Opposition to “birthright citizenship” in the U.S. has flamed anew in recent weeks. Politico lists more than half of the 17-member Republican presidential field as favoring an end or curtailment of the policy.
It is embodied in the 14th Amendment, passed by Congress following the Civil War and ratified by states in 1868 to recognize the citizenship of former slaves. It says anyone born or naturalized in the United States is a citizen.
Opponents say the policy is a magnet for illegal immigration, while supporters say it’s a basic tenet of American life. Which side do you favor?
Congress has sought to amend the Immigration and Nationality Act to confer birthright citizenship only if at least one parent is a U.S. citizen or national, a lawful permanent resident or in the U.S. Armed Forces.
Americans can no longer afford to allow children to become citizens when their parents are not here legally.
— Karen Schoenbucher, Fort Worth
Citizenship should only be given to anyone born to an American citizen. Everyone else should go through the normal procedures.
— Carolyn Doshi, Aledo
The 14th Amendment was intended to correct a wrong.
That time has passed. Birthright citizenship is now being used by people from all over the globe as a mechanism to gain access to the U.S.
People are offended by the term anchor babies. What else would you call them?
— Troy Worthy, Hurst
Birthright citizenship is one of the great rights enshrined in the U.S. Constitution.
It is a key factor in creating the melting pot/mosaic that is the United States of America.
Birthright citizenship should not — must not — be changed.
Historically, immigration and multi-generational assimilation of immigrants is our greatest strength.
— Paul R. Schattman, Arlington
Mexico has been abusing this privilege for 50 years or more, and now China and possibly other countries are doing the same.
This is just one change that must be made in efforts to correct the present immigration system.
— Dorothy Giles, Edgecliff Village
I can’t understand any American considering his citizenship so lightly that he is willing to dilute our share of Americanism by favoring such a privilege for the progeny of those who came illegally.
Our main hope is that the “new” ones will appreciate the U.S. rather than want to make it more like their failed homelands.
— Monte Swatzell, Cleburne
The visa process could be changed so that women in their last trimester would not be allowed to enter the country or would have to return to their country before they reach their last trimester.
For those who enter the country without permission and give birth, that child could receive the same status as a child of a diplomatic staffer, subject to recall by their country of origin or expulsion by ours.
— Gerald Treber, Fort Worth
A newborn should have the citizenship of the country of the mother.
— Deborah Fleischmann, Fort Worth
We have thousands of foreign nationals who fly, drive or walk across our borders daily just to give birth, along with the enormous number of births daily by immigrants here illegally.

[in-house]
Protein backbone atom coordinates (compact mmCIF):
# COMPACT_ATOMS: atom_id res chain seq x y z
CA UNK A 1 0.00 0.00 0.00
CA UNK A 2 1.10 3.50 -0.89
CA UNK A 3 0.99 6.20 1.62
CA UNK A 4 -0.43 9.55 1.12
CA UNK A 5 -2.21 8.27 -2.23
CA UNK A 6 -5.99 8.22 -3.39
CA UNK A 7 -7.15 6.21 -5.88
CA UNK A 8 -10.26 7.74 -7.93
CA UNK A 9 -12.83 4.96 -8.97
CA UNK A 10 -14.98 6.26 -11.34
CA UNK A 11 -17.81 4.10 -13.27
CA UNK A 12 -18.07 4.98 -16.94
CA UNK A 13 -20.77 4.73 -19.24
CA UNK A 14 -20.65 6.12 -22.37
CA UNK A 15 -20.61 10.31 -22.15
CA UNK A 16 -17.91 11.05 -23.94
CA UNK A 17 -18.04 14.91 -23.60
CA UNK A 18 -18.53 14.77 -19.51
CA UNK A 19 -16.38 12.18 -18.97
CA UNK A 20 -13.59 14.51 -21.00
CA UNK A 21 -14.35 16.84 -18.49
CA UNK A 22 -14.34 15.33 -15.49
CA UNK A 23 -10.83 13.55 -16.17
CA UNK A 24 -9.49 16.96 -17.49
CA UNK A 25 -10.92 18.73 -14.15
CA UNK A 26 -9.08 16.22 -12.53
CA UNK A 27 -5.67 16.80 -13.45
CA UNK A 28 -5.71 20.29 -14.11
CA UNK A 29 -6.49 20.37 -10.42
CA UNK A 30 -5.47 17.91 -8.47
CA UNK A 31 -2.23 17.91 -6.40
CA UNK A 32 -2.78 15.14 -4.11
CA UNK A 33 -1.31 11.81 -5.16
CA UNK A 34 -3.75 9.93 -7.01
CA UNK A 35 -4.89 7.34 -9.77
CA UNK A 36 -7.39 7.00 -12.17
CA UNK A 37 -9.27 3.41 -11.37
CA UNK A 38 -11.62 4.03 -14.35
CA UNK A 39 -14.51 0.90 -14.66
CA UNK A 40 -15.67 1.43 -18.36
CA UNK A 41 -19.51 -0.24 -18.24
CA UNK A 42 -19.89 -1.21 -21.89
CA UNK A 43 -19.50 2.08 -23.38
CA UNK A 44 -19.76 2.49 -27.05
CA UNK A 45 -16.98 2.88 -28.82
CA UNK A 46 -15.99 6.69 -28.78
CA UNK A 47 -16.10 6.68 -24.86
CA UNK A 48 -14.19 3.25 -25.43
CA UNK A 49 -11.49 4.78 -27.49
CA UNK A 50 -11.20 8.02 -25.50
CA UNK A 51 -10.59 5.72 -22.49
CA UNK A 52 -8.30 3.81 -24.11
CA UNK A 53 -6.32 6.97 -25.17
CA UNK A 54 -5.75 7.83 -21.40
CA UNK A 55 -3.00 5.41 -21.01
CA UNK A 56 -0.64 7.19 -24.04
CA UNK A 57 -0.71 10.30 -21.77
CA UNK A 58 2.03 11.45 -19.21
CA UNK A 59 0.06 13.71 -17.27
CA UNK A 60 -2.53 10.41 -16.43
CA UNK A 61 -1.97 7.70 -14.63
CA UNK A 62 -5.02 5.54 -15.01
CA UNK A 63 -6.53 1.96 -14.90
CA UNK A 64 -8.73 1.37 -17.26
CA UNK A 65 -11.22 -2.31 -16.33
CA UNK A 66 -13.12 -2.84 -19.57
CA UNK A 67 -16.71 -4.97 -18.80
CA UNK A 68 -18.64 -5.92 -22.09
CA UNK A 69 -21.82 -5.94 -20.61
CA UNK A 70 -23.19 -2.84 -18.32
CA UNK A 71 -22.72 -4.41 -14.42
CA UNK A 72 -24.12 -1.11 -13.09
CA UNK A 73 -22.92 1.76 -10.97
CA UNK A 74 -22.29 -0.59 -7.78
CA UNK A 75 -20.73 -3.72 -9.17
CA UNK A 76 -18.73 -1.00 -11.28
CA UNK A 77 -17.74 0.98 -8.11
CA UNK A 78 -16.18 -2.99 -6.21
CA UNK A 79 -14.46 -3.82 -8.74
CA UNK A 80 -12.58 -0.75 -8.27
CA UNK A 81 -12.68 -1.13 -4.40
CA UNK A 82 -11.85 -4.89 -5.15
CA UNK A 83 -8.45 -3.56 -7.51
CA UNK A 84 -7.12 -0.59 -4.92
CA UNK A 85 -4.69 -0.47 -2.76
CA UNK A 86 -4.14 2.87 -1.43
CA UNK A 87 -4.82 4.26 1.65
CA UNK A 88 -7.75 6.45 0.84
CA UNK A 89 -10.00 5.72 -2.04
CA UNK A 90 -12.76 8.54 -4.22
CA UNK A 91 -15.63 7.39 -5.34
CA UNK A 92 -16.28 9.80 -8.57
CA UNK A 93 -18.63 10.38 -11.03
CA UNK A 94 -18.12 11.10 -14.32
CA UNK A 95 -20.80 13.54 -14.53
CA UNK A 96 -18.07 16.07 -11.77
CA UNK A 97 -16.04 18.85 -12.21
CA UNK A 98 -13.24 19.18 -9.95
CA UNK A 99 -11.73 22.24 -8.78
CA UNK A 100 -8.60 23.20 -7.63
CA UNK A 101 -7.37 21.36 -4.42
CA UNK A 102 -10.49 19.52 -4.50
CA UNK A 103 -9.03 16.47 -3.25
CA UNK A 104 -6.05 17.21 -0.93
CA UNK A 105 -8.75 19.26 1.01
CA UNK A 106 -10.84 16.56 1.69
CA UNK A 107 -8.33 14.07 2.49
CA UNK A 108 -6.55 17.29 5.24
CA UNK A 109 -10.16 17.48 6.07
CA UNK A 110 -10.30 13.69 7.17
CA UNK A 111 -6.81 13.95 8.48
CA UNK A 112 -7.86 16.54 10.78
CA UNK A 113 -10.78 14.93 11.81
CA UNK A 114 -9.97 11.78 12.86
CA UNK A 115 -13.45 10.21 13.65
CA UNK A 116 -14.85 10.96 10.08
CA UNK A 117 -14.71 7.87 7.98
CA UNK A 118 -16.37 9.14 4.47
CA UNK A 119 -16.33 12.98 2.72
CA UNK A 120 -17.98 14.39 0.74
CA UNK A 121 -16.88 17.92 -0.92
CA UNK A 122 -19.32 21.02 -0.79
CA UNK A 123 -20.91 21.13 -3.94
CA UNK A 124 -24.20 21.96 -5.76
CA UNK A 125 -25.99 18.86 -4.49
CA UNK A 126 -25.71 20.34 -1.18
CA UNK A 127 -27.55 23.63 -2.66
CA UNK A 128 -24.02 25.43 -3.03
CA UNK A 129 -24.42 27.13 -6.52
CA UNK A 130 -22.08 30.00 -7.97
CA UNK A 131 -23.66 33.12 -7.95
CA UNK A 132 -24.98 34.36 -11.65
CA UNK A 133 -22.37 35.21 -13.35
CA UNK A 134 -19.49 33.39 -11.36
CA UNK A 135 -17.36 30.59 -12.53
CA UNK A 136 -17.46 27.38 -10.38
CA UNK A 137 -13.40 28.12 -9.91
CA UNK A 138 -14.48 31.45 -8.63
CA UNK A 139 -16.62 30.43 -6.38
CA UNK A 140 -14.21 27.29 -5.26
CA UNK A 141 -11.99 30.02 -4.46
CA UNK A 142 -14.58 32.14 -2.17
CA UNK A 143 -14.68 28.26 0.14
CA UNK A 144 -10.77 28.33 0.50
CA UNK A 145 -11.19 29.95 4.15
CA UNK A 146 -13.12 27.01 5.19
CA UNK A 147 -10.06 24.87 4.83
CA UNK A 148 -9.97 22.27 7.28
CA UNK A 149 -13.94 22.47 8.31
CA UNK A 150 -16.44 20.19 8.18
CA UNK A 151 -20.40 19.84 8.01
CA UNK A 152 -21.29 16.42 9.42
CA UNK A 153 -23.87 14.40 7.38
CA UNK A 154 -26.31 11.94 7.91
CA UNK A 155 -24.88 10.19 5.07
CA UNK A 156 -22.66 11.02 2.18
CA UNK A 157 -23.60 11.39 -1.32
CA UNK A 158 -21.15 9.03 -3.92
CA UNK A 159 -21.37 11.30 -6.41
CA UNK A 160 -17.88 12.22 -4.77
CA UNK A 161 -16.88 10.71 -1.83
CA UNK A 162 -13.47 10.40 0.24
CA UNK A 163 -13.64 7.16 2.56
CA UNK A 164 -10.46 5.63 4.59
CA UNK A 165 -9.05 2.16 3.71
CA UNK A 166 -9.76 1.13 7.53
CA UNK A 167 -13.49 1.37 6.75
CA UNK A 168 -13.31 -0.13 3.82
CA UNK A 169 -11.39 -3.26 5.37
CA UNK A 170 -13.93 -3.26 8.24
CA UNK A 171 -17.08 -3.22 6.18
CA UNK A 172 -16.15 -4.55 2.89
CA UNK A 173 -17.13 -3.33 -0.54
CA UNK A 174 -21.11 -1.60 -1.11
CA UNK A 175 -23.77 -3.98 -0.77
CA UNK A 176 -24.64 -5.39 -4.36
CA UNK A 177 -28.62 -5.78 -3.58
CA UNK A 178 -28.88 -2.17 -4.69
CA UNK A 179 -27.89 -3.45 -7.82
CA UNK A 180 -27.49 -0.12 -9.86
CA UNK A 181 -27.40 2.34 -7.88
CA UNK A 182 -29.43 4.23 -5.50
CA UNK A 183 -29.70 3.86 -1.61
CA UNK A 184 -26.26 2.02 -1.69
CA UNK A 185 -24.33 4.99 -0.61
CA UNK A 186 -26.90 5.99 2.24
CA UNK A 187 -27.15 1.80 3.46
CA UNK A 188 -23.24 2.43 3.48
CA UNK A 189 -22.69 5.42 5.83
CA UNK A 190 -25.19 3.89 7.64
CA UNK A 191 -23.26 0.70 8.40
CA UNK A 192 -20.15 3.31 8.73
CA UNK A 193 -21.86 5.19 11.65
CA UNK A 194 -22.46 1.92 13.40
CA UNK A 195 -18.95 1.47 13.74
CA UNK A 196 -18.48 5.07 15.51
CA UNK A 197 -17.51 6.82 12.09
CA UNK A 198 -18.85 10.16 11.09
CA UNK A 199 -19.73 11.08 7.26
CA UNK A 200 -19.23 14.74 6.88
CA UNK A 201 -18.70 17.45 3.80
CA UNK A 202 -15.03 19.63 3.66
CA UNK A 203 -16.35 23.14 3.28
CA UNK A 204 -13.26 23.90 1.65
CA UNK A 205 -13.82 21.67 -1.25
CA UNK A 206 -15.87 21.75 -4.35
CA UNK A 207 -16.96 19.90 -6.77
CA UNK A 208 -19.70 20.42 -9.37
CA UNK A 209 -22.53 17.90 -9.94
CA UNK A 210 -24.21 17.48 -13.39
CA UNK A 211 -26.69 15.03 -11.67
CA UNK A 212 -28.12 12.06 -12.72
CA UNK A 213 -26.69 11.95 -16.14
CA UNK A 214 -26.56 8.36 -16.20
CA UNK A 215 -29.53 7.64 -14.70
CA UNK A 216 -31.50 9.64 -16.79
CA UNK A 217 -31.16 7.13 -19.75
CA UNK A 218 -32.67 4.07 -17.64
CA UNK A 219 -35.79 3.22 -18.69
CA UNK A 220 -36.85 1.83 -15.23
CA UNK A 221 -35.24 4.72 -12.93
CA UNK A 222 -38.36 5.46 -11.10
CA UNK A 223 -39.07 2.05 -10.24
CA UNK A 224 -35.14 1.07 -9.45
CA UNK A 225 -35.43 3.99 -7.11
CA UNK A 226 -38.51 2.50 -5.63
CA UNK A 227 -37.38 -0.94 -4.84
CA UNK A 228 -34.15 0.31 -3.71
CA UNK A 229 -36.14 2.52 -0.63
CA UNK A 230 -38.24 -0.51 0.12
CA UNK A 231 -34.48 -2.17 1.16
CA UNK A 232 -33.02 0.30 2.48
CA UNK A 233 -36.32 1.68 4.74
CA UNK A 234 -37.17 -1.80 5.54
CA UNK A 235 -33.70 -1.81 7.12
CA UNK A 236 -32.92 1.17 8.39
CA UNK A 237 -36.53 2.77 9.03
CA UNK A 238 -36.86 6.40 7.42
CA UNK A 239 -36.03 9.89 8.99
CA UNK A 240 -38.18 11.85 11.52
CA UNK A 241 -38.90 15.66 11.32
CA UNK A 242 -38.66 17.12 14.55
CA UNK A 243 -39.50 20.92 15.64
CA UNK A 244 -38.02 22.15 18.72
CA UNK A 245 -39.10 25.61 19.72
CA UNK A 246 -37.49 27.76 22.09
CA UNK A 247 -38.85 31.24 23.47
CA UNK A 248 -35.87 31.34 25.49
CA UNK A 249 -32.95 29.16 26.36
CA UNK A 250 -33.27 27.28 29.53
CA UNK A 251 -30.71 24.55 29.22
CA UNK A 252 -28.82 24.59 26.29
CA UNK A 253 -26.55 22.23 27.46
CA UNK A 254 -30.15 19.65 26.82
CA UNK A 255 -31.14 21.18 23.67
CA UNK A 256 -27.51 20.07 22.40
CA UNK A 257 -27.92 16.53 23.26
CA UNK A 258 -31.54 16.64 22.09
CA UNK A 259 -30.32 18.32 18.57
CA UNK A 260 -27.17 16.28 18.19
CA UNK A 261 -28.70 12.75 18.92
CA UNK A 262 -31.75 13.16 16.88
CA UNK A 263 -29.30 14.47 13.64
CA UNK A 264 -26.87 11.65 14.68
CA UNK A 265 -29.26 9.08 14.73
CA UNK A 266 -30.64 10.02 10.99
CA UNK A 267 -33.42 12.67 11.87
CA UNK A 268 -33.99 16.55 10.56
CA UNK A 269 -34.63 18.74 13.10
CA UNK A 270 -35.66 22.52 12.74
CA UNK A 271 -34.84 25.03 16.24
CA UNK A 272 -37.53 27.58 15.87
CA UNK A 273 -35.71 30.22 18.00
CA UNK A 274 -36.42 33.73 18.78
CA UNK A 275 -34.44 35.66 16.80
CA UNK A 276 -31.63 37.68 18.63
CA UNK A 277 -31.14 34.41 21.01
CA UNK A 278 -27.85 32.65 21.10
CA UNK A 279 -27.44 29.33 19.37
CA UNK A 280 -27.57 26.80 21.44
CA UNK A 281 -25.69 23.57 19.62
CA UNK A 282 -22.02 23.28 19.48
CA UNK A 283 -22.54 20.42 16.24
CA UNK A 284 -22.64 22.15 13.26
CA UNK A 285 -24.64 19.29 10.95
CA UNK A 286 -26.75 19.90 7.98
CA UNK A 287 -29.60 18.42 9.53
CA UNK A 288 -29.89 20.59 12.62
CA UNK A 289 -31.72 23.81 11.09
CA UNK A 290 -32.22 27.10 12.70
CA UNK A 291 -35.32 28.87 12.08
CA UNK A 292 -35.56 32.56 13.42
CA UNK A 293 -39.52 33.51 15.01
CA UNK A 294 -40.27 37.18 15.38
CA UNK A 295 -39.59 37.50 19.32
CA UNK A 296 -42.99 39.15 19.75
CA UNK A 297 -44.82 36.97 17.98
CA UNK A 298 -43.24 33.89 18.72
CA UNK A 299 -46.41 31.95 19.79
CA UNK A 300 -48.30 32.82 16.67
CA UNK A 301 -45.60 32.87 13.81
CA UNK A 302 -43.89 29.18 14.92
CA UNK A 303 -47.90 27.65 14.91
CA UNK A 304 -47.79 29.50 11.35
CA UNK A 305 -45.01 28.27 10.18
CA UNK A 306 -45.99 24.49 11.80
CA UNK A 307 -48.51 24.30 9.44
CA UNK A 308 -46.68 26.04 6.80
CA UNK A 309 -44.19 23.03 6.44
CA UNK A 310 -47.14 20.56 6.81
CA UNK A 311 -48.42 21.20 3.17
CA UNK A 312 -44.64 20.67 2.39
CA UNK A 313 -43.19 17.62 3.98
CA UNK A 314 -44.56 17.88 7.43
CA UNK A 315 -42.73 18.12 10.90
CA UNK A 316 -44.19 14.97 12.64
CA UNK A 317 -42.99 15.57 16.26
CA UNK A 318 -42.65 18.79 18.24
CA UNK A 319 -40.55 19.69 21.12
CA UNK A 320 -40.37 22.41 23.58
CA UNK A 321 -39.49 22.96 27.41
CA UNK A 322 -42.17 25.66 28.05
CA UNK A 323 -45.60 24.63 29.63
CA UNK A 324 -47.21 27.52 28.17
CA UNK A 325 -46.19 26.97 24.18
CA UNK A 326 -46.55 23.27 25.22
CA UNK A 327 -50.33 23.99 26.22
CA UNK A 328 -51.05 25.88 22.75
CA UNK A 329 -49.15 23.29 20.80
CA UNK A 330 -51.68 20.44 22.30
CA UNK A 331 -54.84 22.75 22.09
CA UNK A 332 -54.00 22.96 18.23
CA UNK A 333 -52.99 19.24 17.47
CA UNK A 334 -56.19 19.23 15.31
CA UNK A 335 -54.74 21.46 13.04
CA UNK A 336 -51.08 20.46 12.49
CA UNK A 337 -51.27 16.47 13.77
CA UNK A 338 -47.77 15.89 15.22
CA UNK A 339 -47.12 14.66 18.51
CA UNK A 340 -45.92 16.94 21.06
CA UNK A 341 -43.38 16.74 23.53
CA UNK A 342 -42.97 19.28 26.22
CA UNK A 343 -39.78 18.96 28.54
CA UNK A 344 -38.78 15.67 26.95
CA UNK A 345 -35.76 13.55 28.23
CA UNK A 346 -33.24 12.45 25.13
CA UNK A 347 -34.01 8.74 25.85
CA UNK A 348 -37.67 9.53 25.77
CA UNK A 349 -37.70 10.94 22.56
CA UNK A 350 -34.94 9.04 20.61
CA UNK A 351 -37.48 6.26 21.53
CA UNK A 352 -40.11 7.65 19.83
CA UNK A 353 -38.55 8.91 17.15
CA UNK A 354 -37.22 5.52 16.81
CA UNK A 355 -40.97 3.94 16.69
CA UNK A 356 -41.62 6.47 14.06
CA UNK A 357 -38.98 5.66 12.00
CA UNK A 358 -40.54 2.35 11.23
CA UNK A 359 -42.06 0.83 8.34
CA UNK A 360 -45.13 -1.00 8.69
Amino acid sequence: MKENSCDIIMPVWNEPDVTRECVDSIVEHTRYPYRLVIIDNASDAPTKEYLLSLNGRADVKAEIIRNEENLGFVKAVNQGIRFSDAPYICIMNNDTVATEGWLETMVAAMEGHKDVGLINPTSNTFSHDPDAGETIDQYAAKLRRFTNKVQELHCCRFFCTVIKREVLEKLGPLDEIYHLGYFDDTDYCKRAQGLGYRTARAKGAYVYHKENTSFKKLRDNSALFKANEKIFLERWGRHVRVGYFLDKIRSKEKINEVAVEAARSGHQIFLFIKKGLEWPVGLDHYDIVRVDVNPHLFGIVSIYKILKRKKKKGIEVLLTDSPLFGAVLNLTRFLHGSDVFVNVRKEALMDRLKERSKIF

This practice has cost American taxpayers untold trillions of dollars.
— Douglas Moore, Fort Worth
I don’t believe birthright citizenship should be completely abolished; there should be stipulations.
The birthright should apply only to the children of immigrants who came illegally but have lived here for at least six months to a year, worked, contributed to the economy, paid taxes and have a clean criminal history.
— Lavonia Messick, Fort Worth
This only encourages anyone from another country to come here to have a baby.
— Beverly Hindman, Burleson
The 14th Amendment does not define people by their ethnicity, religion, language or even shared history, and no principle of our country expresses American exceptionalism and optimism more fully.
— Patrick Jenkins, Arlington
Birthright citizenship in 2015 does not mean the same thing it did in 1868.
Those here illegally deserve no rights, save that of common human decency. That doesn’t include citizenship for their children.
They should all be deported and get in the line that allows them to come back the right way. They will be warmly welcomed because that’s what Americans do.
— Ralph M. Gill, Gruene
It’s easy to get angry over anchor babies. However, it’s not the child’s fault their parents want a better life.
Our ancestors did not come for the freebies, they came for the freedom.
There’s plenty of room in America for people who want to build a better life.
If we want America to be great again, we don’t need to waste money building a fence or deporting illegals. We just need to eliminate all the welfare programs that keep people from realizing their full potential.
— Ray Evans, Arlington
Our border will never be 100 percent secure, but we should work to get as close to 100 percent as reasonably possible. The elimination of birthright citizenship will help.
— Alan Wolfskill, Fort Worth
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